Concerta vs Adderall: Similarities
Concerta and Adderall are two very similar pharmaceutical drugs used to treat ADHD (attention deficit hyperactivity disorder) and related conditions. Now, there is a lot of debate about whether the use of stimulants is the best method for treating ADHD. In most cases, a combination of behavioral therapy and stimulant drugs seem to be most effective, but this article is not about debating treatments of ADHD.
Both Concerta and Adderall are CNS stimulants. They work in the same way; by preventing the re-uptake of dopamine and norepinephrine after they have passed between neurons. By preventing their re-uptake between neurons, you have more of these neurotransmitters in the brain capable of communicating between neurons.
Dopamine is the neurotransmitter largely responsible for reward, drive, motivation, and forward planning. It is primarily dopamine which keeps you focused and determined to finish a task, and it produces pleasure when we do complete a task.
Norepinephrine is what you might call Adrenaline (which is actually a branded form of norepinephrine). It controls your ‘fight or flight’ response to threats. It raises blood pressure, sharpens focus, dramatically raises atention, and increases excitability.
The effects of Concerta and Adderall are down to the way in which both drugs block the re-uptake of these neurotransmitters, raising their availability in the brain.
But how are Concerta and Adderall different? Is Concerta safer than Adderall? Which is better, Concerta or Adderall? Which is more effective?
Let’s look at these questions in more detail.
Concerta vs Adderall: Differences
As discussed above, both Adderall and Concerta are CNS stimulants which work by preventing thereuptake of norepinephrine and dopamine. However, that is where the similarities end.
Concerta is methylphenidate. This is the same active compound in Ritalin. Essentially, Concerta and Ritalin are the same drug, just with different names and slightly different configuration options.
Adderall is a branded collection of amphetamine salts. Specifically, Adderall is composed of equal parts racemic amphetamine and dextroamphetamine. This produces a 3:1 ratio between dextroamphetamine and levoamphetamine, the two enantiomers of amphetamine. The logic for mixing different salts of amphetamine is that it produces both a short and fast-acting drug, meaning the effects are both rapid onset and longer lasting than straight amphetamine.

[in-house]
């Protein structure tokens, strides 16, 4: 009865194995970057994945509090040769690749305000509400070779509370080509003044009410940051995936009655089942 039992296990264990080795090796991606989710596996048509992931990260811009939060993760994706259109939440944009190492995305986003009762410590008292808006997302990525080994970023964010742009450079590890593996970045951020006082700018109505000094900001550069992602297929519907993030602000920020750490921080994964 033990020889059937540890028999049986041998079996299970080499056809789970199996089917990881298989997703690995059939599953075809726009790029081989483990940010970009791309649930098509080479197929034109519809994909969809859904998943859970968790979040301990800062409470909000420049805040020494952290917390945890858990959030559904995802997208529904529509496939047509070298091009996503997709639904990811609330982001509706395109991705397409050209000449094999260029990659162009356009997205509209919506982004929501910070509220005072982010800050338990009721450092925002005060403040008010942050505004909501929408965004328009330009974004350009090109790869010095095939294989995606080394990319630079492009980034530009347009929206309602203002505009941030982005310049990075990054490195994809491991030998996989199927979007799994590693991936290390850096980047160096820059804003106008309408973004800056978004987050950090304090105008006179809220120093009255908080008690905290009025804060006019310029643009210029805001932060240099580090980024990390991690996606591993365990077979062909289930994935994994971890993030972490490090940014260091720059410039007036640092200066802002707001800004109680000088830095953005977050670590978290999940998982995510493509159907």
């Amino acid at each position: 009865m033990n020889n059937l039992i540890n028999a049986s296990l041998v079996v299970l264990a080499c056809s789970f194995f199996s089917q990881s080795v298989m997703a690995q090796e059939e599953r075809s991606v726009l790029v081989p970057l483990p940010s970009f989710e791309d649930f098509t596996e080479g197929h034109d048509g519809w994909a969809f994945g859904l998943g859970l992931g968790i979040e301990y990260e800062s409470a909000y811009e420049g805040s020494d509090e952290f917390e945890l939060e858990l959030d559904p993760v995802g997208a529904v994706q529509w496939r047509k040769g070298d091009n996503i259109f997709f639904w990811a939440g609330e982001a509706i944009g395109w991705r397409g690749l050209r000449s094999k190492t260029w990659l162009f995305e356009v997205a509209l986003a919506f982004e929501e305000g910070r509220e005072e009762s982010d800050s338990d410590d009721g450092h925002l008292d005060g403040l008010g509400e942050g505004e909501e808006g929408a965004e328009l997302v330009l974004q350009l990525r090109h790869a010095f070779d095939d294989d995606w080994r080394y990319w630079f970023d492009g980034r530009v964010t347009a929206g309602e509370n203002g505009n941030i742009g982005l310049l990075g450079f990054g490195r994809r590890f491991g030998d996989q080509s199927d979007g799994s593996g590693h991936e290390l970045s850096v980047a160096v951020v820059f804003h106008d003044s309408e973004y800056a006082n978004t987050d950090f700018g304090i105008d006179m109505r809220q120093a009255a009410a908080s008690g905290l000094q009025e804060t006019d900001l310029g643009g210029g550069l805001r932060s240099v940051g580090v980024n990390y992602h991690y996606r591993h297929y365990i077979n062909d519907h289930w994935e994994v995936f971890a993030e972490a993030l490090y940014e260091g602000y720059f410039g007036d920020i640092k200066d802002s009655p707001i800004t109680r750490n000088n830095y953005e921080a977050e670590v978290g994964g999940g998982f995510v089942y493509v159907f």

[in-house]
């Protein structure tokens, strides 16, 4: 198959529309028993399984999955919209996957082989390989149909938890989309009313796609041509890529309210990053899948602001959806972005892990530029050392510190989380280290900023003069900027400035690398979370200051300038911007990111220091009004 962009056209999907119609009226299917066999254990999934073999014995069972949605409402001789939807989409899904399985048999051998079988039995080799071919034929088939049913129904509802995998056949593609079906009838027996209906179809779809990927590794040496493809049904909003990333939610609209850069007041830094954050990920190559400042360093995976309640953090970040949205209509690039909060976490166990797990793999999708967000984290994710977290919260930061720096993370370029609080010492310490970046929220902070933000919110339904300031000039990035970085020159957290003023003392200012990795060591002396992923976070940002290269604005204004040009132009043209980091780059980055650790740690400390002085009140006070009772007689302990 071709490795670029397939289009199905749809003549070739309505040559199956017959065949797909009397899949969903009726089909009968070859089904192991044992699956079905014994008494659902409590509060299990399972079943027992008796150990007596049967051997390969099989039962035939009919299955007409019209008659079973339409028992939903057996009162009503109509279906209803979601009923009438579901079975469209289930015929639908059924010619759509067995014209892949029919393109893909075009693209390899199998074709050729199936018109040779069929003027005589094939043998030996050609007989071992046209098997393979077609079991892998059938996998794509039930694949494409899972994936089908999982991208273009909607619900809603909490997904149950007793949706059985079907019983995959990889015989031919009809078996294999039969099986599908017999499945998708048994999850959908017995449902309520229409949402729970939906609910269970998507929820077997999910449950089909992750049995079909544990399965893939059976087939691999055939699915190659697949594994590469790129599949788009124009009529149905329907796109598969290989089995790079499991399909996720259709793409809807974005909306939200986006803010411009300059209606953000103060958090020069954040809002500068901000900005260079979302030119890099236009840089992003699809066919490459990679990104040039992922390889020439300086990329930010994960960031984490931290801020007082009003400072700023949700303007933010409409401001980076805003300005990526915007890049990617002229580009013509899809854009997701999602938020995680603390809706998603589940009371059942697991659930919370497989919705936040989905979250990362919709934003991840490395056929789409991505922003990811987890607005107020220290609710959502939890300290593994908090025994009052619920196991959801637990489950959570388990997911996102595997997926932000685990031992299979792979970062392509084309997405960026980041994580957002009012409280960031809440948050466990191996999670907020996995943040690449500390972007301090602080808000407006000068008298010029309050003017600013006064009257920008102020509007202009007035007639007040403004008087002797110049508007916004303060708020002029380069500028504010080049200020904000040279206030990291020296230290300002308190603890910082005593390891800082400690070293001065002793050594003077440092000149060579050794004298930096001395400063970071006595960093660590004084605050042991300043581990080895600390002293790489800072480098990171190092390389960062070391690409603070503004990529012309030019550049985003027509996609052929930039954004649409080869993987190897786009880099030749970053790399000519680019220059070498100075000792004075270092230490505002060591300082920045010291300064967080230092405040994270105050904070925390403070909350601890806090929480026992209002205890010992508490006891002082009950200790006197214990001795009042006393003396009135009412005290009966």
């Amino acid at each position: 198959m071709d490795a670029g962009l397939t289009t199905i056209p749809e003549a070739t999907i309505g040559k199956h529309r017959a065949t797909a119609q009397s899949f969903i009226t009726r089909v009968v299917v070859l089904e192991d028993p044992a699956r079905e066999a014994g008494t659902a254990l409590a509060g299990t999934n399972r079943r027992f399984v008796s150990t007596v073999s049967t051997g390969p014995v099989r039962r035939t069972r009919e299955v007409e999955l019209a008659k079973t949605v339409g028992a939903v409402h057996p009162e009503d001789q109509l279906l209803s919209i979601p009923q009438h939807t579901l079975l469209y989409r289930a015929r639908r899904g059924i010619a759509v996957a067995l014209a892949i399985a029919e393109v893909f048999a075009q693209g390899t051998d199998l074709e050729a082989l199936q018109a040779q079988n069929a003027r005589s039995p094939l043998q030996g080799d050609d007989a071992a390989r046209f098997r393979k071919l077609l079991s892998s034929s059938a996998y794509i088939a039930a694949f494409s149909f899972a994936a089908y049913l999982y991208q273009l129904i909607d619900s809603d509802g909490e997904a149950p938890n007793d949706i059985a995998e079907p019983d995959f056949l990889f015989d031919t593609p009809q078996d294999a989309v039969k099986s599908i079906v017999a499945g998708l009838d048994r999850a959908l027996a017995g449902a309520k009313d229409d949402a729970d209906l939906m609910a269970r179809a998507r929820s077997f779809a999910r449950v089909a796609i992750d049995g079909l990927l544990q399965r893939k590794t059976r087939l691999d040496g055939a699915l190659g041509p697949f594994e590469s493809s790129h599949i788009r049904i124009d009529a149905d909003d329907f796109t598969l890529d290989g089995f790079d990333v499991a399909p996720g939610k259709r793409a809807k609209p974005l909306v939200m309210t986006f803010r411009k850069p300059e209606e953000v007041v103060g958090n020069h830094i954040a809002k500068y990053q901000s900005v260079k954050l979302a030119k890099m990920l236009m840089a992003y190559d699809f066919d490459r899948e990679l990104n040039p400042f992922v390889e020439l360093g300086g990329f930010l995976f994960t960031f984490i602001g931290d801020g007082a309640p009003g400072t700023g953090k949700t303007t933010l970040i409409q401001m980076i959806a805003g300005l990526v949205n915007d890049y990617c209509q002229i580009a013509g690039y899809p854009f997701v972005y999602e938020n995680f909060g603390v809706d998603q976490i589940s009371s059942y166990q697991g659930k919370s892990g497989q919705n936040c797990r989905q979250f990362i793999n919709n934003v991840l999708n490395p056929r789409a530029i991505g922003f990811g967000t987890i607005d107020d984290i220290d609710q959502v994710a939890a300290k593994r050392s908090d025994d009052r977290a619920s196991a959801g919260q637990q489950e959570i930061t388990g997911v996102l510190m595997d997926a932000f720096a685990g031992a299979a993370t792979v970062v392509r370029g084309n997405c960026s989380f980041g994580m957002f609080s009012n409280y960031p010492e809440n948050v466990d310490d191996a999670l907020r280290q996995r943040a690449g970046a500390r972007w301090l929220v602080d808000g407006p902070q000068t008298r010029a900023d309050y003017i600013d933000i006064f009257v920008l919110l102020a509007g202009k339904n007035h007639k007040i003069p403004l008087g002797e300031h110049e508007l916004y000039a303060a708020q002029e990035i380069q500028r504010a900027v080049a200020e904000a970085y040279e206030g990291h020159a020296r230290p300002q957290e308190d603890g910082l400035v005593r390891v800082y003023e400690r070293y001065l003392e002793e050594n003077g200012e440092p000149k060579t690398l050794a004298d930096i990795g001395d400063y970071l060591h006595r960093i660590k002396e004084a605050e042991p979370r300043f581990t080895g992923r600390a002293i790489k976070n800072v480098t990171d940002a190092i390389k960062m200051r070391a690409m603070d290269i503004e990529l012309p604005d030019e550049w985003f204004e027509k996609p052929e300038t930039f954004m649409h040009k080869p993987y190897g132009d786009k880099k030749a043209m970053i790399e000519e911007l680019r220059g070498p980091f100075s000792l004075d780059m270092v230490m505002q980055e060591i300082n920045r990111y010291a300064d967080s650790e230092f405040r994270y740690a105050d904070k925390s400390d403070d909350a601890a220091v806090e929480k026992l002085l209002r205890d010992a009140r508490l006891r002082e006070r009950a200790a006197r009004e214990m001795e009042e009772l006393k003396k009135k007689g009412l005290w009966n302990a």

Another major difference between Concerta and Adderall is the speed at which they work.
Concerta’s effects last far longer than Adderall’s. Concerta usually starts working about one hour of the tablet being consumed. The effects then gradually increase until peaking after around 6 hours. Some people report experiencing peak benefits 10 hours after taking Concerta.
This stands in stark contrast to Adderall (and to Ritalin). Adderall’s effects peak after about 3 hours and then quickly dissipate. Even when using a longer lasting form of Adderall, such as Adderall XR, the effects do not last anywhere near as long as Concerta.
The reason for the delayed release of Concerta is its trilayer core which delays the release of the bulk of the drug. This means Concerta only has to be taken once per day, where most people with ADHD take Adderall 2-3 times per day. This is the main way in which Concerta is marketed; as a kind fo slow-release Adderall.
Is Concerta or Adderall more effective?
Both Concerta and Adderall have been found to be effective for the treatment of ADHD in children and adults. Both drugs are FDA-approved for this use (source).